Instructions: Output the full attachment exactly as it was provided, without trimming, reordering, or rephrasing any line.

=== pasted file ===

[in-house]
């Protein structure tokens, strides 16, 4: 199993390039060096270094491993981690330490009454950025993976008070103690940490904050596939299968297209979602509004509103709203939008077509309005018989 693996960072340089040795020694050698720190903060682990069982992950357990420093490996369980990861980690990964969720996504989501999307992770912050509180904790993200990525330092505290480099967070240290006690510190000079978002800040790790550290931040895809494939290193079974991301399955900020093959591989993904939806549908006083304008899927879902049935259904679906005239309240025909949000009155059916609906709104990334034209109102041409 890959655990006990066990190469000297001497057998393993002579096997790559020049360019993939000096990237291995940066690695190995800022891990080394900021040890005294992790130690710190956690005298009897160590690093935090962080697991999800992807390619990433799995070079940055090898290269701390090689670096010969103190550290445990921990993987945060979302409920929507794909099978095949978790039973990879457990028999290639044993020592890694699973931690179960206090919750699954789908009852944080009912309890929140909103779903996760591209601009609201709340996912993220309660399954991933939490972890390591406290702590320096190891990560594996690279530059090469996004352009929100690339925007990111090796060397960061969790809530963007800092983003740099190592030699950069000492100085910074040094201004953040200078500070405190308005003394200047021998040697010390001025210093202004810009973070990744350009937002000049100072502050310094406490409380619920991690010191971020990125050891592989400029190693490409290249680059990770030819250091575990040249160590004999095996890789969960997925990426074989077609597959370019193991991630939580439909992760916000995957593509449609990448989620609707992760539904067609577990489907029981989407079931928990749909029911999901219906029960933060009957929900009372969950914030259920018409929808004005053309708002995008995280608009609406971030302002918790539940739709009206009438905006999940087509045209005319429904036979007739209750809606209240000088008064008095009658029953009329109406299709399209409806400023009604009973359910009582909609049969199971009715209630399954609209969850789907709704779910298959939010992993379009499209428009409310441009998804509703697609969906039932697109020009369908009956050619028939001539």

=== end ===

[in-house]
């Protein structure tokens, strides 16, 4: 199993390039060096270094491993981690330490009454950025993976008070103690940490904050596939299968297209979602509004509103709203939008077509309005018989 693996960072340089040795020694050698720190903060682990069982992950357990420093490996369980990861980690990964969720996504989501999307992770912050509180904790993200990525330092505290480099967070240290006690510190000079978002800040790790550290931040895809494939290193079974991301399955900020093959591989993904939806549908006083304008899927879902049935259904679906005239309240025909949000009155059916609906709104990334034209109102041409 890959655990006990066990190469000297001497057998393993002579096997790559020049360019993939000096990237291995940066690695190995800022891990080394900021040890005294992790130690710190956690005298009897160590690093935090962080697991999800992807390619990433799995070079940055090898290269701390090689670096010969103190550290445990921990993987945060979302409920929507794909099978095949978790039973990879457990028999290639044993020592890694699973931690179960206090919750699954789908009852944080009912309890929140909103779903996760591209601009609201709340996912993220309660399954991933939490972890390591406290702590320096190891990560594996690279530059090469996004352009929100690339925007990111090796060397960061969790809530963007800092983003740099190592030699950069000492100085910074040094201004953040200078500070405190308005003394200047021998040697010390001025210093202004810009973070990744350009937002000049100072502050310094406490409380619920991690010191971020990125050891592989400029190693490409290249680059990770030819250091575990040249160590004999095996890789969960997925990426074989077609597959370019193991991630939580439909992760916000995957593509449609990448989620609707992760539904067609577990489907029981989407079931928990749909029911999901219906029960933060009957929900009372969950914030259920018409929808004005053309708002995008995280608009609406971030302002918790539940739709009206009438905006999940087509045209005319429904036979007739209750809606209240000088008064008095009658029953009329109406299709399209409806400023009604009973359910009582909609049969199971009715209630399954609209969850789907709704779910298959939010992993379009499209428009409310441009998804509703697609969906039932697109020009369908009956050619028939001539």